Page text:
The Scotsman – review of Red Princess
Posted on 17 FEB 2007, by

IT WOULD BE HARD TO IMAGINE A more publicly dramatic, never mind revolutionary, life than that of Sofka Dolgorouky’s. From playing with the children of the last Russian tsar (and her dread of the little haemophiliac prince Alexei falling over and hurting himself) as a little girl, to being honoured shortly after her death by Israel’s principal Holocaust museum, Yad Vashem, for her help saving 50 Jews during the Second World War, she was not only touched by the great and terrible events of the 20th century; she was a significant actor in them.

But the motivation for her grand-daughter, also Sofka, to embark on an account of this life is personal. It was, she says, after reading her grandmother’s diary – written when she went to Paris to help her mother and stepfather at the onset of the Second World War – that she decided to right a few wrongs. For the diary reveals a personal aspect to an “official” tale Sofka Zinovieff had always been told about her grandmother – that she was a wild woman whose second husband, Grey Skipwith, had volunteered for the air force during the war just to get away from her.

It’s a motive most of us can sympathise with – gossipy relatives badmouthing one member of the family until the “truth” is finally revealed. Here, Sofka learns that her grandmother and Skipwith were, far from wanting to get away from each other, actually still deeply in love. It is against this perhaps mundane private detail that the public story of a remarkable life is set.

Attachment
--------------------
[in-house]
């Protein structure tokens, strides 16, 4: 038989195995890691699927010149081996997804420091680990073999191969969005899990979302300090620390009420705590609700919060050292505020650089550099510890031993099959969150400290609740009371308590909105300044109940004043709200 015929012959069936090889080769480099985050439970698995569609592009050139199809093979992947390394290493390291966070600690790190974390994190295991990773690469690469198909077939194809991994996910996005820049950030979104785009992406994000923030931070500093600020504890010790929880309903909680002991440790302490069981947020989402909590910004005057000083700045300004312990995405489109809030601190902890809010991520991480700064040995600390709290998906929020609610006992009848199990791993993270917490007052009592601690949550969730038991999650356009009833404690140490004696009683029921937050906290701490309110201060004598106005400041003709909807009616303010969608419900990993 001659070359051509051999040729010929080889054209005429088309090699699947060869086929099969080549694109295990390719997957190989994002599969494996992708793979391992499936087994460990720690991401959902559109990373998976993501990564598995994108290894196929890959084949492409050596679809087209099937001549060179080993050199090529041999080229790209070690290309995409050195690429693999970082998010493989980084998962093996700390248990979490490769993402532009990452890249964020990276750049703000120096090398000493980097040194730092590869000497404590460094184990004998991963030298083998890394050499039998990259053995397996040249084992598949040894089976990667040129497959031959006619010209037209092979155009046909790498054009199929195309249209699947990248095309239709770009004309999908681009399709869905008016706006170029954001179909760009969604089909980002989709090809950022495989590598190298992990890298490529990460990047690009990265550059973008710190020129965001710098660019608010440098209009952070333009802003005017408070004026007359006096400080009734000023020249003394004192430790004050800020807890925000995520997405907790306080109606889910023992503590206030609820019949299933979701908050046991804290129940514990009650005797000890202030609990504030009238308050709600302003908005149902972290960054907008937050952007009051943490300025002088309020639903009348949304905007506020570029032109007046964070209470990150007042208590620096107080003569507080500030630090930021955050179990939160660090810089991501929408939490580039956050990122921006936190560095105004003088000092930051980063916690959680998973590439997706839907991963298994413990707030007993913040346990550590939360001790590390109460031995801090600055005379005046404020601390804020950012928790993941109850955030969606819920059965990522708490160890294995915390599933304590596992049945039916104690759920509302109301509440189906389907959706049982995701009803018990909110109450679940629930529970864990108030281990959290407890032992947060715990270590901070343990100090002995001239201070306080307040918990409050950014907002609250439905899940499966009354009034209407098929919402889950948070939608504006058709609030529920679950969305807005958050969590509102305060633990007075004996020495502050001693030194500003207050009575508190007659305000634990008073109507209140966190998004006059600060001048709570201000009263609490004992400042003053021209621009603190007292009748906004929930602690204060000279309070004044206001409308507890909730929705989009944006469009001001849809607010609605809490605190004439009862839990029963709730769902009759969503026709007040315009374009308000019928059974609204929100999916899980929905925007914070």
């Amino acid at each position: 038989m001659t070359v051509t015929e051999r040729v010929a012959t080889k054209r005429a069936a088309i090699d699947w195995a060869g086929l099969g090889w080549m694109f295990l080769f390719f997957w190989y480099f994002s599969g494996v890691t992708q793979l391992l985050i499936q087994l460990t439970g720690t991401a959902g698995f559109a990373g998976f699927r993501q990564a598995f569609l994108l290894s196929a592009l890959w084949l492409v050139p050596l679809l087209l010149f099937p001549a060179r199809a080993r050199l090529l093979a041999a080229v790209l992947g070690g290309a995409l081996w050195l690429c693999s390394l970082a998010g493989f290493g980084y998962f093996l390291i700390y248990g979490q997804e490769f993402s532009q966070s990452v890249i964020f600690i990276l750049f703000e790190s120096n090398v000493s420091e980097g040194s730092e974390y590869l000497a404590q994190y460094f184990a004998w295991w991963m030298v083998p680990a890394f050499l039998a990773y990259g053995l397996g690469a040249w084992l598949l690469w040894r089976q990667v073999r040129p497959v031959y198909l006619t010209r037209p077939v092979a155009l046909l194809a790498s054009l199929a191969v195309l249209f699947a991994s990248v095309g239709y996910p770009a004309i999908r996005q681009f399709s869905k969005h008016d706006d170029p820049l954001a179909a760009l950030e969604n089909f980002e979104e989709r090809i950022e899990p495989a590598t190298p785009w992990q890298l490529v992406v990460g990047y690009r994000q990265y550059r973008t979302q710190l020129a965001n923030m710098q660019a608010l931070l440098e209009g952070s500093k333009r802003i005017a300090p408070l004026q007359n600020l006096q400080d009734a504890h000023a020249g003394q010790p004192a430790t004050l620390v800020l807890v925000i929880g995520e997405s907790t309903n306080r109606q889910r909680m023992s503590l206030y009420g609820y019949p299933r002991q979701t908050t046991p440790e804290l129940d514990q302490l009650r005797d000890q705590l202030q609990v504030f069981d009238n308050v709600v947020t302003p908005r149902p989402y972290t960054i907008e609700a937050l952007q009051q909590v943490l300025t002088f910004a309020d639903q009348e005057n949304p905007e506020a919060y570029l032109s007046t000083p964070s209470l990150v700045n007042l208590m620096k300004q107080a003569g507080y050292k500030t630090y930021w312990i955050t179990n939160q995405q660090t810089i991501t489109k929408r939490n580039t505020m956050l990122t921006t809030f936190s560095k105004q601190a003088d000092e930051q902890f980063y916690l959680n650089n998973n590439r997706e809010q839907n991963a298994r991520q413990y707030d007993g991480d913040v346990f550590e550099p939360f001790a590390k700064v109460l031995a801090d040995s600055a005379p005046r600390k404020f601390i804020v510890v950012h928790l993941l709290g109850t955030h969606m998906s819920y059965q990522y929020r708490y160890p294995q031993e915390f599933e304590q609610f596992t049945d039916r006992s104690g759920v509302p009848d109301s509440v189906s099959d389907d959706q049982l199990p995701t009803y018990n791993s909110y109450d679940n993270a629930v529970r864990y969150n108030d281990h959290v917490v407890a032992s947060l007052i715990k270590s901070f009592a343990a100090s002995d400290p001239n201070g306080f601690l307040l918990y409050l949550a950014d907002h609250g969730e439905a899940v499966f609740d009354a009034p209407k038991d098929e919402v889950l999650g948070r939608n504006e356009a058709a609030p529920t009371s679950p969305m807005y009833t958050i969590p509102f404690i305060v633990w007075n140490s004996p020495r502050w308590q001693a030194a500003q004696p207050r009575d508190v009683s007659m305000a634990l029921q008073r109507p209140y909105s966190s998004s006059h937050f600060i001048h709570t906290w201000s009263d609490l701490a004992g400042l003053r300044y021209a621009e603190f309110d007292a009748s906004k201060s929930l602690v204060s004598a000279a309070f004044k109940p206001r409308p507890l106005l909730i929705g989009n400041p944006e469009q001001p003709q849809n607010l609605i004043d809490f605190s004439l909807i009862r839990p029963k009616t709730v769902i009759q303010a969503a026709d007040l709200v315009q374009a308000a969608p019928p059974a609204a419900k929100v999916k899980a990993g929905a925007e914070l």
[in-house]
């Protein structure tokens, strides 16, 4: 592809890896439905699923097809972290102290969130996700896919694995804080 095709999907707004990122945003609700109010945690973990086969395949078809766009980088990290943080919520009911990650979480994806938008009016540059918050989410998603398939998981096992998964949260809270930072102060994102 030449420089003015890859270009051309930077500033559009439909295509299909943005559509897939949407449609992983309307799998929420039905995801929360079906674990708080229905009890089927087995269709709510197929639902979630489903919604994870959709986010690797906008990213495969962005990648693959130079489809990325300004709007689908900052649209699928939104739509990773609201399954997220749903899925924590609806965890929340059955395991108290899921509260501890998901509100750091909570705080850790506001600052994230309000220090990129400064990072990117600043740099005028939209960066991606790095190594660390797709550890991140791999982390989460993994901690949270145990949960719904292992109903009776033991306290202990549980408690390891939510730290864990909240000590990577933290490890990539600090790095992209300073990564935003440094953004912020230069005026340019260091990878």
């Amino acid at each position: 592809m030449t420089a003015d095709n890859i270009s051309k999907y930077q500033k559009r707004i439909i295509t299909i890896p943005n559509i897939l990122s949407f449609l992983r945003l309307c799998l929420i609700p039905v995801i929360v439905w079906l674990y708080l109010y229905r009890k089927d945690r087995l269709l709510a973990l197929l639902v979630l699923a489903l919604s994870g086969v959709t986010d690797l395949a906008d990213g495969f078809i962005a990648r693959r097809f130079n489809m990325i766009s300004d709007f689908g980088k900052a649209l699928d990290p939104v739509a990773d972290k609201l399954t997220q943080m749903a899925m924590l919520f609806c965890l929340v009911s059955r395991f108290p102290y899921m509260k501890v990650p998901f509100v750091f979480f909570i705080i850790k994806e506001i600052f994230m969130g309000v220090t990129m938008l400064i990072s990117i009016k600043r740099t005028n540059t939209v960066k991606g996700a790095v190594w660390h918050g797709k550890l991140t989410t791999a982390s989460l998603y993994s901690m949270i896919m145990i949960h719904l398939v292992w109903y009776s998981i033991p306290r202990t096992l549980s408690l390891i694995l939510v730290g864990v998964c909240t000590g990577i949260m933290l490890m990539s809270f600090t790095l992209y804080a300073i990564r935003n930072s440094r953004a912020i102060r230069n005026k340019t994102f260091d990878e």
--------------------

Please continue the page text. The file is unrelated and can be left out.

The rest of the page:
And what a story it is. Princess Sofka Dolgorouky was born to Sophy Bobrinsky and Prince Petya Dolgorouky in 1907. It was not a happy marriage – Bobrinsky was extraordinary for her time, training as a surgeon, becoming the only woman driver in a motor rally in 1912, contributing to subversive journals and even meeting Rasputin. When the First World War began she was allowed to fly bomber planes (she learned to fly in France in 1913) and was soon off attending to injured soldiers, earning two St George crosses in the process.

The tiny Sofka was sent to stay with her grandmother, Princess Olga, in the Crimea, at a large country house called Miskhor.

In spite of the war and the revolution, the young Sofka’s childhood seems to have been pretty idyllic until 1919, when she left with her grandmother and English governess, Miss King, for England to escape the Bolsheviks (she was greeted by King George V and Queen Mary on their arrival at Victoria station). Sofka’s mother would eventually rescue her own second husband, Pierre, from Russia in an extraordinarily dangerous trip and they would flee to Paris; as an adolescent, Sofka would thus alternate between her grandmother’s various homes in Nice, Paris and England, and her mother’s tiny flat in Paris.